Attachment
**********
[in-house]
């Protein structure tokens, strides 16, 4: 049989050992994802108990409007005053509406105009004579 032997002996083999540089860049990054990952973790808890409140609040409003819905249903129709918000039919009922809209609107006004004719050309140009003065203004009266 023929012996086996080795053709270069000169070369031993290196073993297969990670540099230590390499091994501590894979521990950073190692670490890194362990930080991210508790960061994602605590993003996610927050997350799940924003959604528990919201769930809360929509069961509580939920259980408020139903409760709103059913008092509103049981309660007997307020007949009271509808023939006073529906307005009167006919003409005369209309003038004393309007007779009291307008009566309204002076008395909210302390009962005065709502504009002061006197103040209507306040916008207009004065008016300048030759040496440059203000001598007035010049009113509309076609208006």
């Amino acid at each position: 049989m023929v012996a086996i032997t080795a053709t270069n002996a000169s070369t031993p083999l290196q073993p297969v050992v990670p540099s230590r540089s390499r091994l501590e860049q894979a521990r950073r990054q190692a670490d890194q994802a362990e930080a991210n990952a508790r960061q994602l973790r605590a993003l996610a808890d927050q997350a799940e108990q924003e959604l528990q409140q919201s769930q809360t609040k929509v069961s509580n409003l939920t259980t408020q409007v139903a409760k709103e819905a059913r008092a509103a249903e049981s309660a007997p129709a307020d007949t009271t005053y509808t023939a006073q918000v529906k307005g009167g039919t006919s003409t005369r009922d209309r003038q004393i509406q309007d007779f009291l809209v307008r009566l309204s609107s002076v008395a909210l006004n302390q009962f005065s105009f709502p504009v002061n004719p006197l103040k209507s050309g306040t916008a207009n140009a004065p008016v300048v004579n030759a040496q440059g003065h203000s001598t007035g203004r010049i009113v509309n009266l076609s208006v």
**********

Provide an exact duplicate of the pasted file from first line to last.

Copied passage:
[in-house]
């Protein structure tokens, strides 16, 4: 049989050992994802108990409007005053509406105009004579 032997002996083999540089860049990054990952973790808890409140609040409003819905249903129709918000039919009922809209609107006004004719050309140009003065203004009266 023929012996086996080795053709270069000169070369031993290196073993297969990670540099230590390499091994501590894979521990950073190692670490890194362990930080991210508790960061994602605590993003996610927050997350799940924003959604528990919201769930809360929509069961509580939920259980408020139903409760709103059913008092509103049981309660007997307020007949009271509808023939006073529906307005009167006919003409005369209309003038004393309007007779009291307008009566309204002076008395909210302390009962005065709502504009002061006197103040209507306040916008207009004065008016300048030759040496440059203000001598007035010049009113509309076609208006």
């Amino acid at each position: 049989m023929v012996a086996i032997t080795a053709t270069n002996a000169s070369t031993p083999l290196q073993p297969v050992v990670p540099s230590r540089s390499r091994l501590e860049q894979a521990r950073r990054q190692a670490d890194q994802a362990e930080a991210n990952a508790r960061q994602l973790r605590a993003l996610a808890d927050q997350a799940e108990q924003e959604l528990q409140q919201s769930q809360t609040k929509v069961s509580n409003l939920t259980t408020q409007v139903a409760k709103e819905a059913r008092a509103a249903e049981s309660a007997p129709a307020d007949t009271t005053y509808t023939a006073q918000v529906k307005g009167g039919t006919s003409t005369r009922d209309r003038q004393i509406q309007d007779f009291l809209v307008r009566l309204s609107s002076v008395a909210l006004n302390q009962f005065s105009f709502p504009v002061n004719p006197l103040k209507s050309g306040t916008a207009n140009a004065p008016v300048v004579n030759a040496q440059g003065h203000s001598t007035g203004r010049i009113v509309n009266l076609s208006v």